GE Named E-Business of the Year

InternetWeek recognizes manufacturer for its e-business models.
August 28, 2000
The leading Internet/IT magazine in the nation has named General Electric the leading e-business in the nation, and there are homebuilders that agree. What garnered the manufac-turing giant such media acclaim is also what has been turning builders' heads: quality online sales, service and support, and a cost-cutting strategy which gets passed down to their consumers.

In their first of what will be an annual "InternetWeek 100" article naming the top e-businesses in ten major industry sectors, the magazine named GE its "E-Business of the Year." The magazine cited the company for using the Internet to broaden its customer base by 7%, source 20% of its strategic suppliers, transact 10% of its purchase orders, and cut materials procurement costs by nearly 10%. Perhaps the most impressive number is the company's 73% perfect order rate (orders that are fulfilled accurately, on time and in the right quantity). This praise will only serve to elevate GE's reputation, which is what brought many builders to order appliances from CustomerNet, one of GE's 20 business units.

"We were looking for a way to better our ordering and purchasing practices," says Timothy Jed, director of purchasing for the Fairfax, Va. division of Richmond American Homes, which also has an office in Denver. "We chose GE in large part because of its name and reputation, and we are very happy with the results."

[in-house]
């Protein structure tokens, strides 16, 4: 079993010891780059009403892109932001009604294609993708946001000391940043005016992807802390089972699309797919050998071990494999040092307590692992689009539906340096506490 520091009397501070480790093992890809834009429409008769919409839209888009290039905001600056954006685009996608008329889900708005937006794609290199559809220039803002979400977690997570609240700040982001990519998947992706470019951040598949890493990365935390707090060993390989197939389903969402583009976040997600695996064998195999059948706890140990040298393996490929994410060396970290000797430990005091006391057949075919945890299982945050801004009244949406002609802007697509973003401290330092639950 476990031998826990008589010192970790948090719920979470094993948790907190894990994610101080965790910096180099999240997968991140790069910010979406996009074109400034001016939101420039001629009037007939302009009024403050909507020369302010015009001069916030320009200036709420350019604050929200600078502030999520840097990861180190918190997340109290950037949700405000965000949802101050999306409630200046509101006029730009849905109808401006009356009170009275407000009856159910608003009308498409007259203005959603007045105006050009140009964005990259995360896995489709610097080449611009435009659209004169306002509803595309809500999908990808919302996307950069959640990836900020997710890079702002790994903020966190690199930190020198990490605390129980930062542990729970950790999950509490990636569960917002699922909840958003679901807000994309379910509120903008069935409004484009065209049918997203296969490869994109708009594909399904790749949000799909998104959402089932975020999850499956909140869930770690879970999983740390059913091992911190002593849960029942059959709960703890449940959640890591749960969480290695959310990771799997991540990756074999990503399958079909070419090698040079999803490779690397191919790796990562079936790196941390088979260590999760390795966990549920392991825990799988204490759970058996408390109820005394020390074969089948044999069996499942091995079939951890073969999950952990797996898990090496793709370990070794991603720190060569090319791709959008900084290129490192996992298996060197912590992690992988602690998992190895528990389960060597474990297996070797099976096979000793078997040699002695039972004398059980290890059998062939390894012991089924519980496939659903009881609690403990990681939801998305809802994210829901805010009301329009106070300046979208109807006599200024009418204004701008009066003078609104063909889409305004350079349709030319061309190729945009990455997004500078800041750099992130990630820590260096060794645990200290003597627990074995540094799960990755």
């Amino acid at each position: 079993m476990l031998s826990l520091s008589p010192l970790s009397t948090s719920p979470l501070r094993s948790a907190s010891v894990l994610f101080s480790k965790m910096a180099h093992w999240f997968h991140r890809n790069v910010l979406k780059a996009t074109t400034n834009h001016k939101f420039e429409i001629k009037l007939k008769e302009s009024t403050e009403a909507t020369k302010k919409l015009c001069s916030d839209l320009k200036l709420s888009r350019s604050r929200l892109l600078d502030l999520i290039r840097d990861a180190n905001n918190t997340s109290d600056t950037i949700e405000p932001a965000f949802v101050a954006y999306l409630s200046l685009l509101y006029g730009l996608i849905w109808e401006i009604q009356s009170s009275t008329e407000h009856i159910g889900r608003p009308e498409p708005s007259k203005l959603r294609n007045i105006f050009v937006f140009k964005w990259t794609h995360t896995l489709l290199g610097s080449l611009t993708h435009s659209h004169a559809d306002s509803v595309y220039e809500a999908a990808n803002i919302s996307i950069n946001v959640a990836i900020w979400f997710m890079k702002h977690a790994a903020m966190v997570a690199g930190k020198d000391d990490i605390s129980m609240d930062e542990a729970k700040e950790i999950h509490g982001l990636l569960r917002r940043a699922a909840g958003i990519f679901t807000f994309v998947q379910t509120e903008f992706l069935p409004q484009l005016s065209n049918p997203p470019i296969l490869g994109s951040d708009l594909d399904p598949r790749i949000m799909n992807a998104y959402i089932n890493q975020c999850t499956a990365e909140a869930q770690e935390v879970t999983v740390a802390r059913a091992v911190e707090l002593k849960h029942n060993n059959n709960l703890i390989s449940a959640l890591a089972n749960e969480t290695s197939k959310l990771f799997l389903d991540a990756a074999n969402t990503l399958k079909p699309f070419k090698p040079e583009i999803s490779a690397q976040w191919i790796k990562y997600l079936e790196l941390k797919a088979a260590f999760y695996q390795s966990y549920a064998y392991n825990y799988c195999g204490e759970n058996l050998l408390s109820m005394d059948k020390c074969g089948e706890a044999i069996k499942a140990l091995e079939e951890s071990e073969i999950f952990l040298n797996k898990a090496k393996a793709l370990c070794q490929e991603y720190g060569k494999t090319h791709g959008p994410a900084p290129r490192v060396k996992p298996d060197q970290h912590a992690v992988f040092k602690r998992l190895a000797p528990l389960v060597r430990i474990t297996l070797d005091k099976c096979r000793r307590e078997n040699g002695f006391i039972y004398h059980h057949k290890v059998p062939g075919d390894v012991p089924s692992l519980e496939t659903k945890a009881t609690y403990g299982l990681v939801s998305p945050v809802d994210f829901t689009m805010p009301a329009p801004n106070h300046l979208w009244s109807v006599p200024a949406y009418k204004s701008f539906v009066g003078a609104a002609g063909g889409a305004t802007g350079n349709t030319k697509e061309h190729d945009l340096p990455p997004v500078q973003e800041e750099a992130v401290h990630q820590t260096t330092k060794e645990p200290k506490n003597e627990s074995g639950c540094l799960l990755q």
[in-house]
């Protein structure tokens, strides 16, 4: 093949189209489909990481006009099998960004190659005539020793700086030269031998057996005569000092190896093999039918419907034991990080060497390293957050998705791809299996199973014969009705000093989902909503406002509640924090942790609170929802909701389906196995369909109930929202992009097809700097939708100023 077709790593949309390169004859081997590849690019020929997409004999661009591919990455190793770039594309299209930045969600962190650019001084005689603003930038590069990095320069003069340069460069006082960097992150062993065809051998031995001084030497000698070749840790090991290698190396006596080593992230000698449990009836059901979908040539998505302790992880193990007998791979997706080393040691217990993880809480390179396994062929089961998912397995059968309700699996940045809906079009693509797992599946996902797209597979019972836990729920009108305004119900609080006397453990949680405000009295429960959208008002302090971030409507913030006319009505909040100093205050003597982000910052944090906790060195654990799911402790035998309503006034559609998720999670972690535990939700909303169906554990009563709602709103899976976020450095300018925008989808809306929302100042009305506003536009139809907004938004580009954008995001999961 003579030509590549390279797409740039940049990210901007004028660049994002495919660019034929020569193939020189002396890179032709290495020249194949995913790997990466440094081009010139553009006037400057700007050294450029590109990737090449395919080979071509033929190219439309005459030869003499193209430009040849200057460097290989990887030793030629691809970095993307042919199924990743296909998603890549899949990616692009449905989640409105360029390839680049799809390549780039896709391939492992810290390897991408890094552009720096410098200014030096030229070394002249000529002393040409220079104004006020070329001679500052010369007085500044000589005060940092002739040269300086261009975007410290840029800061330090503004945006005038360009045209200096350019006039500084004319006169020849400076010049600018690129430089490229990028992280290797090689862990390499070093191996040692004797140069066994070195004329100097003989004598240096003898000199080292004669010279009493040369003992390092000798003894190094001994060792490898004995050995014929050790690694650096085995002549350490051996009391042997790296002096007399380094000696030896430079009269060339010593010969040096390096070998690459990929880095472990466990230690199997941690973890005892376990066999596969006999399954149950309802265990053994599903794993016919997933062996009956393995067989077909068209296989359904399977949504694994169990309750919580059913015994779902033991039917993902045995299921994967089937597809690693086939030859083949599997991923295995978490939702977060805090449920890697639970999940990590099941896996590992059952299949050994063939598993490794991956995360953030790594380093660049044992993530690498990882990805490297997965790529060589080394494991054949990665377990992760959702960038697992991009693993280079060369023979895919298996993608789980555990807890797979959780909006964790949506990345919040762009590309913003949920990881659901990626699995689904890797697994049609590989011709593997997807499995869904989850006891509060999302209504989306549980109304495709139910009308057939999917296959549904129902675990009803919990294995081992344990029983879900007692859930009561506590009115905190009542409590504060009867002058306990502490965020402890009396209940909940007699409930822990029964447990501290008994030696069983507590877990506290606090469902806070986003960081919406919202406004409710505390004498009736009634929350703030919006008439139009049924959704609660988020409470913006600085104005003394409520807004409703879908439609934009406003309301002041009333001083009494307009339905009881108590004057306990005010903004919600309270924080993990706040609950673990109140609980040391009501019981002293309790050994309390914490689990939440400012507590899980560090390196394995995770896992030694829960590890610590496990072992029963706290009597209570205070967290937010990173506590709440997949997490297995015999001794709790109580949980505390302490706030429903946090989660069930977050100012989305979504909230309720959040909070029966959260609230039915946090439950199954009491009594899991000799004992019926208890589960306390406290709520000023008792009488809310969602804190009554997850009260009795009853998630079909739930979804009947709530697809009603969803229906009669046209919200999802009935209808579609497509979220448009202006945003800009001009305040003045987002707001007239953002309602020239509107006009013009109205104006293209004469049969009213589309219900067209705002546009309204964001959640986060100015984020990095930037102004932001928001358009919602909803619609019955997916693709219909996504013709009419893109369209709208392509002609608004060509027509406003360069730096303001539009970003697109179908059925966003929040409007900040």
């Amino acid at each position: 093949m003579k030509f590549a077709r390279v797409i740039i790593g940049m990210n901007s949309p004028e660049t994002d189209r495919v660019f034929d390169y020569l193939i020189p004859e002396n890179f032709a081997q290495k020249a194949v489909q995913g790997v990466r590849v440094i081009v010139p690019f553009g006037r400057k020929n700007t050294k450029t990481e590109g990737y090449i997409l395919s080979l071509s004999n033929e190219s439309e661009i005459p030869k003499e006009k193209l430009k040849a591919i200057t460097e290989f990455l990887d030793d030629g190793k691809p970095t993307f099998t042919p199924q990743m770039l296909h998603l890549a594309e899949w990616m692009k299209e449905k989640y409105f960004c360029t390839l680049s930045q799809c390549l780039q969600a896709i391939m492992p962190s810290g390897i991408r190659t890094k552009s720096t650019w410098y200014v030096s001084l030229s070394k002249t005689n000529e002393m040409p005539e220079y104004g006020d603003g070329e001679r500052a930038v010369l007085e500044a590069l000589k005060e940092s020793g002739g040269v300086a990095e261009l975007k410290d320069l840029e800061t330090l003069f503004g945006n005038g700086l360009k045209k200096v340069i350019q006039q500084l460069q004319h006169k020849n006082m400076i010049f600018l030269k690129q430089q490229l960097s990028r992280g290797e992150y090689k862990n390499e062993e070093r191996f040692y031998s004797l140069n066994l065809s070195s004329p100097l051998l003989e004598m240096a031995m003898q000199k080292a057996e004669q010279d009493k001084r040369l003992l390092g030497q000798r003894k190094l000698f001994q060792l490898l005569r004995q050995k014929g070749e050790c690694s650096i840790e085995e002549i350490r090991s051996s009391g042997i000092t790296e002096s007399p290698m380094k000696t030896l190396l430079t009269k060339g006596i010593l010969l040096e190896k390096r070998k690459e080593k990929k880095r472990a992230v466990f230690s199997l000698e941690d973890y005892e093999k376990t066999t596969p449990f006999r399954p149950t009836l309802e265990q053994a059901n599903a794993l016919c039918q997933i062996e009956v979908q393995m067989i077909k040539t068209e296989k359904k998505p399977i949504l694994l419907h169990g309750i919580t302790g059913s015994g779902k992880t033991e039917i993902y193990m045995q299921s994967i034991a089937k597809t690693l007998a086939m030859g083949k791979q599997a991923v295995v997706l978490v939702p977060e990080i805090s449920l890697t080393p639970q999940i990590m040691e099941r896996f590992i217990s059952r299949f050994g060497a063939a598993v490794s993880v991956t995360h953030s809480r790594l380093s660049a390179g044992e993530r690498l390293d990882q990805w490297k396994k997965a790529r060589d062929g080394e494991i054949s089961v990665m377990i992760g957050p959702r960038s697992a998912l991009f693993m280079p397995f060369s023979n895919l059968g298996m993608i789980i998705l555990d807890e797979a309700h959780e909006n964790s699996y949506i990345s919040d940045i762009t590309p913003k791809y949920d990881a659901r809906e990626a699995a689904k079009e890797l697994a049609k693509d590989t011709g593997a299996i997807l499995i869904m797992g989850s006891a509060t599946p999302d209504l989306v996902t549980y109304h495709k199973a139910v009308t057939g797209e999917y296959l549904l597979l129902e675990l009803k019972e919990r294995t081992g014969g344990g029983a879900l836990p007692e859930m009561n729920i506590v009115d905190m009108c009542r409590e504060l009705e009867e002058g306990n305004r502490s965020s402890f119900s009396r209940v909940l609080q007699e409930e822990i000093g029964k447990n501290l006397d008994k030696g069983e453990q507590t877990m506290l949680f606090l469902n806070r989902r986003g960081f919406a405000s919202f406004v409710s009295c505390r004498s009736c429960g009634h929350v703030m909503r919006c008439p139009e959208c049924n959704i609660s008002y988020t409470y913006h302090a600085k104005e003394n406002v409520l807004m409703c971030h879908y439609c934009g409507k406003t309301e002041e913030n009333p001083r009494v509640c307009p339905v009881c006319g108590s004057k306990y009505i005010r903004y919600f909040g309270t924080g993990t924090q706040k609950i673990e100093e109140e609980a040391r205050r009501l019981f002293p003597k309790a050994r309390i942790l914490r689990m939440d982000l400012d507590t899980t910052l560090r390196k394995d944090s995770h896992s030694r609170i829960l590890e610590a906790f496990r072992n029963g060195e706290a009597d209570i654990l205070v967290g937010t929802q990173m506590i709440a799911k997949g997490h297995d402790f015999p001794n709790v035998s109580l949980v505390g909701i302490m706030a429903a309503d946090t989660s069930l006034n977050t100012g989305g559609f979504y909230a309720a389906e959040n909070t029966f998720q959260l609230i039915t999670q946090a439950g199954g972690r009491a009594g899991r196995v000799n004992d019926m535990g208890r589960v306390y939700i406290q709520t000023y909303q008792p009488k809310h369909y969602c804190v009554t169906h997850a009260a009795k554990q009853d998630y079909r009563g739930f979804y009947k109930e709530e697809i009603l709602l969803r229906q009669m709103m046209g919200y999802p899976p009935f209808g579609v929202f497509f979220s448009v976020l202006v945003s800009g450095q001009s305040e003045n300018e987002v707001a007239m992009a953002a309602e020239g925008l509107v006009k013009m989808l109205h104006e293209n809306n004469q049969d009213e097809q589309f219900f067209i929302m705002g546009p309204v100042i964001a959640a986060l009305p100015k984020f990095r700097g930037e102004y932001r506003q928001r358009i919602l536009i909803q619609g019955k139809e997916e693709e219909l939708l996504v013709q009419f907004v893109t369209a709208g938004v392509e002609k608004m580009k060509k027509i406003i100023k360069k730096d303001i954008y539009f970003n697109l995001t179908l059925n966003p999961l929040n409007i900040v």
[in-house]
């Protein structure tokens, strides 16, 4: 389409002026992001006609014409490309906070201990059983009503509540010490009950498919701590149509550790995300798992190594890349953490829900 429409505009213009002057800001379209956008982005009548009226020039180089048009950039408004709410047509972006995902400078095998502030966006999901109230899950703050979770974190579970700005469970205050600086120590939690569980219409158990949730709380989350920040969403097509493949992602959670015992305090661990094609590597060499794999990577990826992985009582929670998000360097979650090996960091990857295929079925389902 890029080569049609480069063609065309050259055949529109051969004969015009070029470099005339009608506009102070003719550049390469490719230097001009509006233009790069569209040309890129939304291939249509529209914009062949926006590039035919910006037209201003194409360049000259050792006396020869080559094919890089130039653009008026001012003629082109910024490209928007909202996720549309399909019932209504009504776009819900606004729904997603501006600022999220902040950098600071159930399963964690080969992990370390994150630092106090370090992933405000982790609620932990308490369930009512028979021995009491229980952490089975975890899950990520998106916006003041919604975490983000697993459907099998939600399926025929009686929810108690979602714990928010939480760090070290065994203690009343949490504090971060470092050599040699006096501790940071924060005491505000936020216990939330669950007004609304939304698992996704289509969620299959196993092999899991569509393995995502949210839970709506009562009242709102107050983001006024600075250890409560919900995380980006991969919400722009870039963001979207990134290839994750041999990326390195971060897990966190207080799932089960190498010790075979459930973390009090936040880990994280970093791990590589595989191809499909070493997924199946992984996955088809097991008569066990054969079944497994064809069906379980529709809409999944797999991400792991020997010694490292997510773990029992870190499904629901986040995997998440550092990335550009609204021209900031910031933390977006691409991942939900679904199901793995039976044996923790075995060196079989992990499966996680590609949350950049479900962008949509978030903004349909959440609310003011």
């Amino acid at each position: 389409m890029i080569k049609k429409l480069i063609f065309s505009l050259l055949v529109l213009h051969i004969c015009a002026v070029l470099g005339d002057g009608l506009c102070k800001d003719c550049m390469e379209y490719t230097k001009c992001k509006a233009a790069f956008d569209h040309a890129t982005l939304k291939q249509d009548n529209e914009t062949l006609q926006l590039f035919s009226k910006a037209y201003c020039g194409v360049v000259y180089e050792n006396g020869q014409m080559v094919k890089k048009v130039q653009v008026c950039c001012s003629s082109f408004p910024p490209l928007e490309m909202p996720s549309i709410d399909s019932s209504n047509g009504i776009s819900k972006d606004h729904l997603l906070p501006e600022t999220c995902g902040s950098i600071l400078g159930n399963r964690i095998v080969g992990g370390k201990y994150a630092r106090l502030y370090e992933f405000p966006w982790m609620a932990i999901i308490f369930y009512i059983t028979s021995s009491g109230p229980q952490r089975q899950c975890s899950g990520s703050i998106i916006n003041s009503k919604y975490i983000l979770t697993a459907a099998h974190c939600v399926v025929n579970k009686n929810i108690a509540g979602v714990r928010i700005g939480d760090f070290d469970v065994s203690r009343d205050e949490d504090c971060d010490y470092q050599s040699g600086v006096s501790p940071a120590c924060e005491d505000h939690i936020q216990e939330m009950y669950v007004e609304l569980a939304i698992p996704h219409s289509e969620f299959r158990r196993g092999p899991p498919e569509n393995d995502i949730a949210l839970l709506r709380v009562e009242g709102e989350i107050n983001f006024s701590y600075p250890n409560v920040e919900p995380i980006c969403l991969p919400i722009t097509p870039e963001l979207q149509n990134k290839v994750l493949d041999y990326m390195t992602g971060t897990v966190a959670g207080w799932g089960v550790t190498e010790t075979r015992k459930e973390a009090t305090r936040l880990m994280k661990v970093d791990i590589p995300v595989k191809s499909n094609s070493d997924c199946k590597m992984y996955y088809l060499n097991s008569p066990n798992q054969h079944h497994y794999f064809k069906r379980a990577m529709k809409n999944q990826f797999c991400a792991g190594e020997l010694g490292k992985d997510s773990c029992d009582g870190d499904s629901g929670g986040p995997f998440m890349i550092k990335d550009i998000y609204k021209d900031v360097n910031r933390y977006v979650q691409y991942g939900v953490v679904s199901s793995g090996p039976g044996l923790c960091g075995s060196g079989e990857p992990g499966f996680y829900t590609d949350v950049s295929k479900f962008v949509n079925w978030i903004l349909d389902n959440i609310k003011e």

Jed points to easier communication between trades and between the field and the office as a major benefit. Change orders and upgrades are handled quickly and efficiently through e-mail, and replacement part numbers and point-of-sale materials are all available online.

"We never have a backlog of appliances laying around anymore. CustomerNet has really helped us streamline our purchasing process and control our inventory," says Jed.

The magazine article directly pointed to the fact that GE is capitalizing on its Internet strategy (which wasn't even implemented until 1999) to drastically cut operating costs, and those savings will be both invested into new initiatives and passed down to consumers. Jeanne Terrile, a financial analyst at Merrill Lynch, is quoted in the article as saying GE is "using the Internet to eliminate paperwork and run operations a lot more efficiently." The company predicts it will be able to cut costs by as much as 50% over the next two years, which could amount to $10 billion savings.

Jed says that while he has realized savings from ordering online through GE, it is Richmond American's own savings on overhead that has most impressed him and his company. His division is the first to use CustomerNet, but he says the site will be used company-wide very soon.

"CustomerNet allows us to pay our bills earlier and get our invoicing running very smoothly," says Jed. "The system takes a little training time to get used to, but that cost is more than made up for in a short time."

More information about GE CustomerNet can be found at (keyword: CustomerNet), or at A copy of the Inter-netWeek article can be found at